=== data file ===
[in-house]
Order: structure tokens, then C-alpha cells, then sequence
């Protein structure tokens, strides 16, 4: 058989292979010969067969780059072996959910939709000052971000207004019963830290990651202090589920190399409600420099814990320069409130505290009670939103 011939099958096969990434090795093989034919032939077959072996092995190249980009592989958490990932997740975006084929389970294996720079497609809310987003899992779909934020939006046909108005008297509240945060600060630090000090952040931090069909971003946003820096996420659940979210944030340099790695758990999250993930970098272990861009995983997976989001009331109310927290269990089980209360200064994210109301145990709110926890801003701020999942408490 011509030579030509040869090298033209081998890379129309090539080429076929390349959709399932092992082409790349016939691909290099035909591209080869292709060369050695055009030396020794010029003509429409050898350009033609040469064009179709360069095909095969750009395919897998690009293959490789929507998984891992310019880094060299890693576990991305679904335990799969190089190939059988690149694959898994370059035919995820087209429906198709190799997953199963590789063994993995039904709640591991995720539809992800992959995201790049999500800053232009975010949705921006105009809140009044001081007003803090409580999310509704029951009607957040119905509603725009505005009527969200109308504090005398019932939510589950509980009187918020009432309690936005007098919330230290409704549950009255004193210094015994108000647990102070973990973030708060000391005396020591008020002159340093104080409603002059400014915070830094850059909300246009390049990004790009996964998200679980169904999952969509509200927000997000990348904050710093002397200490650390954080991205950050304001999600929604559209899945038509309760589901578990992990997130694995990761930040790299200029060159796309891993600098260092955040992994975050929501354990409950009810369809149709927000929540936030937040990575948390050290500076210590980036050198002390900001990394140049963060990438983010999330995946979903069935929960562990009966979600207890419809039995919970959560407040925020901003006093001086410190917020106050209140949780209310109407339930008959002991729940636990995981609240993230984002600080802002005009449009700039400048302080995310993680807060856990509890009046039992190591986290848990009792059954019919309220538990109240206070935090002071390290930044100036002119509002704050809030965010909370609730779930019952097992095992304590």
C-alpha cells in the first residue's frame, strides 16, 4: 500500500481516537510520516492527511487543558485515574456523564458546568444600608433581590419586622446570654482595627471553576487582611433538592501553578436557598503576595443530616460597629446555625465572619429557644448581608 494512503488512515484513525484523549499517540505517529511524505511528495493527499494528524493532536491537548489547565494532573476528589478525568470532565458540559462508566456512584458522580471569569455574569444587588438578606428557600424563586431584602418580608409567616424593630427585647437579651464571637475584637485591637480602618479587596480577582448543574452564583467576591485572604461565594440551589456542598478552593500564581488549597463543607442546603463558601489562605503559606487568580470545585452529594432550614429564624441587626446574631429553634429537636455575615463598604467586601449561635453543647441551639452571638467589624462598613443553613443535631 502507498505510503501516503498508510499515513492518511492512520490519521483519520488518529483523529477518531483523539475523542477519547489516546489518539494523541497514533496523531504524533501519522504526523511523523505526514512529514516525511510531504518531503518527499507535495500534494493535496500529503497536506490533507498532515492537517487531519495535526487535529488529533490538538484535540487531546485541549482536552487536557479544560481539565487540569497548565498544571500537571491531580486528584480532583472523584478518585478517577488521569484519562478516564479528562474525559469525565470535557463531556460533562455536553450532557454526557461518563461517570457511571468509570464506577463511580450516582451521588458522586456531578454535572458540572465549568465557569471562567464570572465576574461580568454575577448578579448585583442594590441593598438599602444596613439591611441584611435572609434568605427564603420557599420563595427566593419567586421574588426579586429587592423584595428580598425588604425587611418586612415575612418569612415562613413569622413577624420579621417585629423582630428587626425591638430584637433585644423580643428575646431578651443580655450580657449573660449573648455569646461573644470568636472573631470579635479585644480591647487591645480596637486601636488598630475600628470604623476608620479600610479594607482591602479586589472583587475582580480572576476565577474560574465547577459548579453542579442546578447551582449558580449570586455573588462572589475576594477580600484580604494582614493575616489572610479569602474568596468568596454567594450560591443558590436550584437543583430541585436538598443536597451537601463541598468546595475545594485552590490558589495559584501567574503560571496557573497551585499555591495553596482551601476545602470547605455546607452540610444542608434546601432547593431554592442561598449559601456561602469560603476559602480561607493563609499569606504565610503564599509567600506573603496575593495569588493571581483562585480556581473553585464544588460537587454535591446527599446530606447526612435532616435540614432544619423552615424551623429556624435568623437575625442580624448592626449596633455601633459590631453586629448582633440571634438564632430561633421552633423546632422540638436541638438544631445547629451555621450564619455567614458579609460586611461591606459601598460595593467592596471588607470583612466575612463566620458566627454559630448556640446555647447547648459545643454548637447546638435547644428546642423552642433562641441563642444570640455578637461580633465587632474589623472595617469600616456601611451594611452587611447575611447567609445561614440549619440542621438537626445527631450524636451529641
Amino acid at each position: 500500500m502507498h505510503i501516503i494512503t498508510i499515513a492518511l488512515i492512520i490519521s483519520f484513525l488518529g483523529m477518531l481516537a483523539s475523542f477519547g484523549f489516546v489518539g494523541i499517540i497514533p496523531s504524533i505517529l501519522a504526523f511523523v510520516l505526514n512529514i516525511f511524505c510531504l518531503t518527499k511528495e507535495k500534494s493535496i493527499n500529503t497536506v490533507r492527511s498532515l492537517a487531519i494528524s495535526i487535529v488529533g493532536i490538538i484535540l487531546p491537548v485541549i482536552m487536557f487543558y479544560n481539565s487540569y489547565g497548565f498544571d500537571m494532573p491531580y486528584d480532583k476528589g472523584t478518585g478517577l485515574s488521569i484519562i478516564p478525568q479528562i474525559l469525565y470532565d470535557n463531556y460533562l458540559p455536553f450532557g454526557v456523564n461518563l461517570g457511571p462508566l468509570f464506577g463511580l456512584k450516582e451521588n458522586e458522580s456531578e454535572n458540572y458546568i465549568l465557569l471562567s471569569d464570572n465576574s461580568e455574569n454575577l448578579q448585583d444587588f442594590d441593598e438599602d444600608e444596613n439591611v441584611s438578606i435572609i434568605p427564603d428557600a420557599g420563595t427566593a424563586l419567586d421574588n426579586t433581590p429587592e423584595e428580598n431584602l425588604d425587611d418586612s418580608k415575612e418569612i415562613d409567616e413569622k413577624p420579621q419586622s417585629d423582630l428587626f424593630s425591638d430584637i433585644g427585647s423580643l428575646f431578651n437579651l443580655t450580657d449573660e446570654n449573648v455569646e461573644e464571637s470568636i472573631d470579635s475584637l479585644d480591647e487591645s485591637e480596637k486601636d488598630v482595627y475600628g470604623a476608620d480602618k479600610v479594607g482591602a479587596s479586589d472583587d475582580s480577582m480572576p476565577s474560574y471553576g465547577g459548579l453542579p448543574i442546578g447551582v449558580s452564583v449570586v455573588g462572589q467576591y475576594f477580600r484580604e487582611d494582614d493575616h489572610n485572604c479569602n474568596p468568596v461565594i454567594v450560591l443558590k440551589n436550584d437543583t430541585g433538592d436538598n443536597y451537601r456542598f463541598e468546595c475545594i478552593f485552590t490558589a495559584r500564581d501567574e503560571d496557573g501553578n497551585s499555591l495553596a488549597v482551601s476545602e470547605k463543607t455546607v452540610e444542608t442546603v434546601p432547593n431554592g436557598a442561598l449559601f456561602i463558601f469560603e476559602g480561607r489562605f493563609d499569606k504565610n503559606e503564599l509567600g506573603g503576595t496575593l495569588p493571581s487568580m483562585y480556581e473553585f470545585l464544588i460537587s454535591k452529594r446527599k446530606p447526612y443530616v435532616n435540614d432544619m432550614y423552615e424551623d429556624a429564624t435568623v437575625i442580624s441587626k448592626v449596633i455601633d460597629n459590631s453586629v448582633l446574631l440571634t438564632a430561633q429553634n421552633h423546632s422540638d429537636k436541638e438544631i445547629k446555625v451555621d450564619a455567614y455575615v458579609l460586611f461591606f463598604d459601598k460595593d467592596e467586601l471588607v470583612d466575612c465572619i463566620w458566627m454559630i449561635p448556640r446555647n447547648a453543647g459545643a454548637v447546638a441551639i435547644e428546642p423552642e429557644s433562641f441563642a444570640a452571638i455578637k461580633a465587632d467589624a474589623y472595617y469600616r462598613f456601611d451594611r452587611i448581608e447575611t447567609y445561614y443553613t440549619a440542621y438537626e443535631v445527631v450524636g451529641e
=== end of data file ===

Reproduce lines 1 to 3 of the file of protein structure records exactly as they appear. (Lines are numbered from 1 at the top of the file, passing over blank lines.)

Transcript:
[in-house]
Order: structure tokens, then C-alpha cells, then sequence
């Protein structure tokens, strides 16, 4: 058989292979010969067969780059072996959910939709000052971000207004019963830290990651202090589920190399409600420099814990320069409130505290009670939103 011939099958096969990434090795093989034919032939077959072996092995190249980009592989958490990932997740975006084929389970294996720079497609809310987003899992779909934020939006046909108005008297509240945060600060630090000090952040931090069909971003946003820096996420659940979210944030340099790695758990999250993930970098272990861009995983997976989001009331109310927290269990089980209360200064994210109301145990709110926890801003701020999942408490 011509030579030509040869090298033209081998890379129309090539080429076929390349959709399932092992082409790349016939691909290099035909591209080869292709060369050695055009030396020794010029003509429409050898350009033609040469064009179709360069095909095969750009395919897998690009293959490789929507998984891992310019880094060299890693576990991305679904335990799969190089190939059988690149694959898994370059035919995820087209429906198709190799997953199963590789063994993995039904709640591991995720539809992800992959995201790049999500800053232009975010949705921006105009809140009044001081007003803090409580999310509704029951009607957040119905509603725009505005009527969200109308504090005398019932939510589950509980009187918020009432309690936005007098919330230290409704549950009255004193210094015994108000647990102070973990973030708060000391005396020591008020002159340093104080409603002059400014915070830094850059909300246009390049990004790009996964998200679980169904999952969509509200927000997000990348904050710093002397200490650390954080991205950050304001999600929604559209899945038509309760589901578990992990997130694995990761930040790299200029060159796309891993600098260092955040992994975050929501354990409950009810369809149709927000929540936030937040990575948390050290500076210590980036050198002390900001990394140049963060990438983010999330995946979903069935929960562990009966979600207890419809039995919970959560407040925020901003006093001086410190917020106050209140949780209310109407339930008959002991729940636990995981609240993230984002600080802002005009449009700039400048302080995310993680807060856990509890009046039992190591986290848990009792059954019919309220538990109240206070935090002071390290930044100036002119509002704050809030965010909370609730779930019952097992095992304590």